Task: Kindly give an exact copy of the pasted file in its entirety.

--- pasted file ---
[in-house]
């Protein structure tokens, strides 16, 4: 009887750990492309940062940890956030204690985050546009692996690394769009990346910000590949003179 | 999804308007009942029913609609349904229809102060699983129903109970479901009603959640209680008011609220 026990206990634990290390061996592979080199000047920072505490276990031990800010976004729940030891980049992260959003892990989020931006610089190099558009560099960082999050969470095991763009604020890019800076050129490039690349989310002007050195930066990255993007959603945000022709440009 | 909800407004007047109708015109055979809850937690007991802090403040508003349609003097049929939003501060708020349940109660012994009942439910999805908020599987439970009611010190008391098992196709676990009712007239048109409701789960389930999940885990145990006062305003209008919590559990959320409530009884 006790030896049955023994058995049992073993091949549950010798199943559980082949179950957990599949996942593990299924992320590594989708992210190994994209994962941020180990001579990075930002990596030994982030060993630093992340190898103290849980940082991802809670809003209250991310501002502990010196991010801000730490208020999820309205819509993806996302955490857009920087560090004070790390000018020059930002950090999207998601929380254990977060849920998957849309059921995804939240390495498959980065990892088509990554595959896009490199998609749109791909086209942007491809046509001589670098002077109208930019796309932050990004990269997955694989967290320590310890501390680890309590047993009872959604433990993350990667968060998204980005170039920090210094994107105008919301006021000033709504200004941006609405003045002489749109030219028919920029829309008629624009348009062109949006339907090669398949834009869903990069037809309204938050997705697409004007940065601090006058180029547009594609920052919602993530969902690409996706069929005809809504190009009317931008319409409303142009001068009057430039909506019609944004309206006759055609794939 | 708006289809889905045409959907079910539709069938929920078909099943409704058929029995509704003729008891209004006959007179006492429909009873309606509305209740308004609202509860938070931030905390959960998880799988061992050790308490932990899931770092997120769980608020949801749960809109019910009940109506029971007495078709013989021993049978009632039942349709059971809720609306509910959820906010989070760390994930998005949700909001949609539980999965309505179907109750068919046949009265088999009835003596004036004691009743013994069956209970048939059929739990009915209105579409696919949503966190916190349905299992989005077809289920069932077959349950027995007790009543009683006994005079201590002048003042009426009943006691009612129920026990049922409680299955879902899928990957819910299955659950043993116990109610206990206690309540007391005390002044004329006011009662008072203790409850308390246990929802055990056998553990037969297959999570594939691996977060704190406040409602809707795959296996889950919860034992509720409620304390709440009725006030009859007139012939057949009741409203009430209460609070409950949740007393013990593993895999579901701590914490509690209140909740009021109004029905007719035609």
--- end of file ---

[in-house]
């Protein structure tokens, strides 16, 4: 009887750990492309940062940890956030204690985050546009692996690394769009990346910000590949003179 | 999804308007009942029913609609349904229809102060699983129903109970479901009603959640209680008011609220 026990206990634990290390061996592979080199000047920072505490276990031990800010976004729940030891980049992260959003892990989020931006610089190099558009560099960082999050969470095991763009604020890019800076050129490039690349989310002007050195930066990255993007959603945000022709440009 | 909800407004007047109708015109055979809850937690007991802090403040508003349609003097049929939003501060708020349940109660012994009942439910999805908020599987439970009611010190008391098992196709676990009712007239048109409701789960389930999940885990145990006062305003209008919590559990959320409530009884 006790030896049955023994058995049992073993091949549950010798199943559980082949179950957990599949996942593990299924992320590594989708992210190994994209994962941020180990001579990075930002990596030994982030060993630093992340190898103290849980940082991802809670809003209250991310501002502990010196991010801000730490208020999820309205819509993806996302955490857009920087560090004070790390000018020059930002950090999207998601929380254990977060849920998957849309059921995804939240390495498959980065990892088509990554595959896009490199998609749109791909086209942007491809046509001589670098002077109208930019796309932050990004990269997955694989967290320590310890501390680890309590047993009872959604433990993350990667968060998204980005170039920090210094994107105008919301006021000033709504200004941006609405003045002489749109030219028919920029829309008629624009348009062109949006339907090669398949834009869903990069037809309204938050997705697409004007940065601090006058180029547009594609920052919602993530969902690409996706069929005809809504190009009317931008319409409303142009001068009057430039909506019609944004309206006759055609794939 | 708006289809889905045409959907079910539709069938929920078909099943409704058929029995509704003729008891209004006959007179006492429909009873309606509305209740308004609202509860938070931030905390959960998880799988061992050790308490932990899931770092997120769980608020949801749960809109019910009940109506029971007495078709013989021993049978009632039942349709059971809720609306509910959820906010989070760390994930998005949700909001949609539980999965309505179907109750068919046949009265088999009835003596004036004691009743013994069956209970048939059929739990009915209105579409696919949503966190916190349905299992989005077809289920069932077959349950027995007790009543009683006994005079201590002048003042009426009943006691009612129920026990049922409680299955879902899928990957819910299955659950043993116990109610206990206690309540007391005390002044004329006011009662008072203790409850308390246990929802055990056998553990037969297959999570594939691996977060704190406040409602809707795959296996889950919860034992509720409620304390709440009725006030009859007139012939057949009741409203009430209460609070409950949740007393013990593993895999579901701590914490509690209140909740009021109004029905007719035609």